The other, newer airport, which opened in late 2006 is Suwarnabhumi (IATA code BKK), located in Samut Prakan province, just east of the Bangkok border.  This airport is conveniently situated right along the Bangkok to Chonburi/Rayong motorway (one of the best motorways for getting into Bangkok).  This airport has much better facilities compared to Don Muang and is serviced by most major (non-budget) airlines.  Immigration times are significantly shorter than Don Muang and the queuing system is better organised (so less chance of queue jumpers, and it is clearer as to which line you should be standing in).  Suwarnabhumi also has a a rail link into the city as well as more bus and shuttle services.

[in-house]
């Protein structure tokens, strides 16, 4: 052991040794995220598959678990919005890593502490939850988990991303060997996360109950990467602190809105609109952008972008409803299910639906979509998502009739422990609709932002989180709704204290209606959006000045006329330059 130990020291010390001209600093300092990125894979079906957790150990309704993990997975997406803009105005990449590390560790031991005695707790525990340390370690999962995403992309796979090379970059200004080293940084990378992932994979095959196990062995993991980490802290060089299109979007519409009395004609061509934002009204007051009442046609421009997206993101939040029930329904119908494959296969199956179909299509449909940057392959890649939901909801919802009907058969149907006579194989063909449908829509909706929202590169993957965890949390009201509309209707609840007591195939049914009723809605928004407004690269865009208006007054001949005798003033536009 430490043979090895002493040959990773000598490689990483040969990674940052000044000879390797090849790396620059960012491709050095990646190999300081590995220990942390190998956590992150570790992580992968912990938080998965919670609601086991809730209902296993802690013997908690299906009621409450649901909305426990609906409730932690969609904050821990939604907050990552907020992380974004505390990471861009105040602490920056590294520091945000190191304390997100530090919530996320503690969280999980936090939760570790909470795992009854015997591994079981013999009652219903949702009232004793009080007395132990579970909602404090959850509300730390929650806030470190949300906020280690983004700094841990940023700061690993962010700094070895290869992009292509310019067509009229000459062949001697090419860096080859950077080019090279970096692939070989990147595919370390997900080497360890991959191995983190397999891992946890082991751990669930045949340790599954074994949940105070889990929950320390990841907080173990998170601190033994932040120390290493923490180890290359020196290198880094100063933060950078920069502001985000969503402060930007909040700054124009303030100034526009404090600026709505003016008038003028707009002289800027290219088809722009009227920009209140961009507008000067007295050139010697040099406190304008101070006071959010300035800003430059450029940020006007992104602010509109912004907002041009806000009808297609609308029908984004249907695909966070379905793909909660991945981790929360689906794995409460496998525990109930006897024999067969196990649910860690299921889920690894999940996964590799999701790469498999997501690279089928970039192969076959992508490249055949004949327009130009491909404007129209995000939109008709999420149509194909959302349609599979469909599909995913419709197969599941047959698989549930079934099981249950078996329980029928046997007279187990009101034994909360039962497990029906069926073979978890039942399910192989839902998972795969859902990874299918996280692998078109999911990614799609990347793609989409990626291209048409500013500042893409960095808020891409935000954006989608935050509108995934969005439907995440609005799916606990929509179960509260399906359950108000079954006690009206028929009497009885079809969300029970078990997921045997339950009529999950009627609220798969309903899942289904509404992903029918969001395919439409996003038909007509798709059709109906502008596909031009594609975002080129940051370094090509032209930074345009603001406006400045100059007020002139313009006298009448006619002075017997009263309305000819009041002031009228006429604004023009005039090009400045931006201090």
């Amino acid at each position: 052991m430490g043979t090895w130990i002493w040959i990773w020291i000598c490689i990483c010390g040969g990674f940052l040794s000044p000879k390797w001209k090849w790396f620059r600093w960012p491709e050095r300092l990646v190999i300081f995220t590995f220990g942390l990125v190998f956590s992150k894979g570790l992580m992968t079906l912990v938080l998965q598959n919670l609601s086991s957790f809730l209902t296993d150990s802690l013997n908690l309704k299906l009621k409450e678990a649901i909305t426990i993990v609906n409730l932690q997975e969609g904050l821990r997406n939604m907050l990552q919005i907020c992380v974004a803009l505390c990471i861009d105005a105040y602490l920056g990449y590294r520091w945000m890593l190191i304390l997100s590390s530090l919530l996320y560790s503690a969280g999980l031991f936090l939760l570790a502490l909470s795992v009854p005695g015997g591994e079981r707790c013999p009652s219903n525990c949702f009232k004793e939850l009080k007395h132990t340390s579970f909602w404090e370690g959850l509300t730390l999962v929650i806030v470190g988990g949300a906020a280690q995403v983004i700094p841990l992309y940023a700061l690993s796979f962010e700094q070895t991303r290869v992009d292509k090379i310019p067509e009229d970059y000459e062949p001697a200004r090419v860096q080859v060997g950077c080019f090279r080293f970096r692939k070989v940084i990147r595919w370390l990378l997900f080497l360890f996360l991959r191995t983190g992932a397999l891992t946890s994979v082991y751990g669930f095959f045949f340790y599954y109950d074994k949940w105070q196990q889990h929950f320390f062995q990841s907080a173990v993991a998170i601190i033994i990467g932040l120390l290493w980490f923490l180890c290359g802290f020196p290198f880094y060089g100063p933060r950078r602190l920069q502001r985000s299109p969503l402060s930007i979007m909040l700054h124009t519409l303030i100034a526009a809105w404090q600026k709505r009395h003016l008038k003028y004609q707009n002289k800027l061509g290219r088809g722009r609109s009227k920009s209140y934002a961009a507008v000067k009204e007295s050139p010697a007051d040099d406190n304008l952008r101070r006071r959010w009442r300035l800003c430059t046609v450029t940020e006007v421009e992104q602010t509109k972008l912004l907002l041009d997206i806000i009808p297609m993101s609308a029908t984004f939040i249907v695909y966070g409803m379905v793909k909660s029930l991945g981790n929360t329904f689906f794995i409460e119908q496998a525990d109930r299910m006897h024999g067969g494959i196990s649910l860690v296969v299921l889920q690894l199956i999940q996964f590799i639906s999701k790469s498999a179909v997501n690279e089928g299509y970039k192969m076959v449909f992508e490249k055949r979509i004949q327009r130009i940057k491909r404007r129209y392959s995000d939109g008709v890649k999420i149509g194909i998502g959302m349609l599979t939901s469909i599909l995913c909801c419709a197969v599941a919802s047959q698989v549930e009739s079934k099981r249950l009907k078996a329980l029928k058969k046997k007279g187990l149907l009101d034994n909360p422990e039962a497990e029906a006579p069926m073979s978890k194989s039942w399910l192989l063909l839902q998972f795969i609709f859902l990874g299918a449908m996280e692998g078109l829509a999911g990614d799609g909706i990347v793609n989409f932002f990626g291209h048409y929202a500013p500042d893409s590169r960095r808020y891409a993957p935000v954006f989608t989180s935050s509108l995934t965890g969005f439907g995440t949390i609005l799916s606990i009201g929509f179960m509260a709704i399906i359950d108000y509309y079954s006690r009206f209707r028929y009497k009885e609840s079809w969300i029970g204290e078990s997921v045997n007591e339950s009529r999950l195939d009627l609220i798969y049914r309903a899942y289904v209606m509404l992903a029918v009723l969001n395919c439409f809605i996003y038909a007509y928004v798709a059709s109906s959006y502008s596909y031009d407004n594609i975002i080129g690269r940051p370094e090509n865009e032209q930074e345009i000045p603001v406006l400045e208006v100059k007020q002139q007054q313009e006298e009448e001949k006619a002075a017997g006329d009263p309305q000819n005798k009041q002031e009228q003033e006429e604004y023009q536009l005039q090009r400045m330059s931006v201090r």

Option 1 – Airport Rail Link

Our favourite option for getting quickly to downtown Bangkok is to take the Suwarnabhumi Airport Rail Link (abbreviated to SARL or sometimes SRTET).  This option is currently only available from Suwarnabhumi airport (although a rail link is currently under construction for Don Muang, which should be completed sometime in 2018).  This link heads due West from the airport, into the centre of Bangkok, following parallel with roads such as Rama IX, Petchaburi, Sukhumvit / Ploenchit and Phattanakarn Rd, heading all the way to Phayathai Road in central Bangkok.

SRTet Map